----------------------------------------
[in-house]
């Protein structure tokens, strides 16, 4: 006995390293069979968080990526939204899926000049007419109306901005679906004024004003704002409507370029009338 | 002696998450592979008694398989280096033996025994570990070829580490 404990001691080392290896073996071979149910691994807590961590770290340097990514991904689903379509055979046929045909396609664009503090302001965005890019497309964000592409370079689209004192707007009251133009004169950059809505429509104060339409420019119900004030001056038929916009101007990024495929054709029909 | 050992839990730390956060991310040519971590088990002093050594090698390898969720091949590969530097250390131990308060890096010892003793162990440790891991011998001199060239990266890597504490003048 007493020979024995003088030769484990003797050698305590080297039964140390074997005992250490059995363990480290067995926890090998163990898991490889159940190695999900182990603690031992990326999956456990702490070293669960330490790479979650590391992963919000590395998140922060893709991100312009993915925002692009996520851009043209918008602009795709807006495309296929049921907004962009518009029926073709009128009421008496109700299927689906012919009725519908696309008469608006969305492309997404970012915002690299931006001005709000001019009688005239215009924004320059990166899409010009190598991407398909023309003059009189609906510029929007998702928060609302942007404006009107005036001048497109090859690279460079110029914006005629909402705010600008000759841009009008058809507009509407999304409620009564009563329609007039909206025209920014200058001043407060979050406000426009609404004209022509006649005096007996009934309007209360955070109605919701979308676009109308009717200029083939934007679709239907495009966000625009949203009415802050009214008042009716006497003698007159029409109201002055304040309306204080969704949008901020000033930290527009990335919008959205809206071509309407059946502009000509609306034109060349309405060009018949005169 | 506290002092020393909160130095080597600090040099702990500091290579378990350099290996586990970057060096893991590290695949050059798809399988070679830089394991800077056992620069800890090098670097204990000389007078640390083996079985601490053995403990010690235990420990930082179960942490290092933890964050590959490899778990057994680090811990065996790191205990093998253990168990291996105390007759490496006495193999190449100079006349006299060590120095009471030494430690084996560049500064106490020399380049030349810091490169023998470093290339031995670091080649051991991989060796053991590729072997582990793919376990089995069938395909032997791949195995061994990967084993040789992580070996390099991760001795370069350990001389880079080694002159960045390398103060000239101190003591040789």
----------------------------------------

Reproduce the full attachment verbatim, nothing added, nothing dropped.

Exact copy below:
[in-house]
């Protein structure tokens, strides 16, 4: 006995390293069979968080990526939204899926000049007419109306901005679906004024004003704002409507370029009338 | 002696998450592979008694398989280096033996025994570990070829580490 404990001691080392290896073996071979149910691994807590961590770290340097990514991904689903379509055979046929045909396609664009503090302001965005890019497309964000592409370079689209004192707007009251133009004169950059809505429509104060339409420019119900004030001056038929916009101007990024495929054709029909 | 050992839990730390956060991310040519971590088990002093050594090698390898969720091949590969530097250390131990308060890096010892003793162990440790891991011998001199060239990266890597504490003048 007493020979024995003088030769484990003797050698305590080297039964140390074997005992250490059995363990480290067995926890090998163990898991490889159940190695999900182990603690031992990326999956456990702490070293669960330490790479979650590391992963919000590395998140922060893709991100312009993915925002692009996520851009043209918008602009795709807006495309296929049921907004962009518009029926073709009128009421008496109700299927689906012919009725519908696309008469608006969305492309997404970012915002690299931006001005709000001019009688005239215009924004320059990166899409010009190598991407398909023309003059009189609906510029929007998702928060609302942007404006009107005036001048497109090859690279460079110029914006005629909402705010600008000759841009009008058809507009509407999304409620009564009563329609007039909206025209920014200058001043407060979050406000426009609404004209022509006649005096007996009934309007209360955070109605919701979308676009109308009717200029083939934007679709239907495009966000625009949203009415802050009214008042009716006497003698007159029409109201002055304040309306204080969704949008901020000033930290527009990335919008959205809206071509309407059946502009000509609306034109060349309405060009018949005169 | 506290002092020393909160130095080597600090040099702990500091290579378990350099290996586990970057060096893991590290695949050059798809399988070679830089394991800077056992620069800890090098670097204990000389007078640390083996079985601490053995403990010690235990420990930082179960942490290092933890964050590959490899778990057994680090811990065996790191205990093998253990168990291996105390007759490496006495193999190449100079006349006299060590120095009471030494430690084996560049500064106490020399380049030349810091490169023998470093290339031995670091080649051991991989060796053991590729072997582990793919376990089995069938395909032997791949195995061994990967084993040789992580070996390099991760001795370069350990001389880079080694002159960045390398103060000239101190003591040789």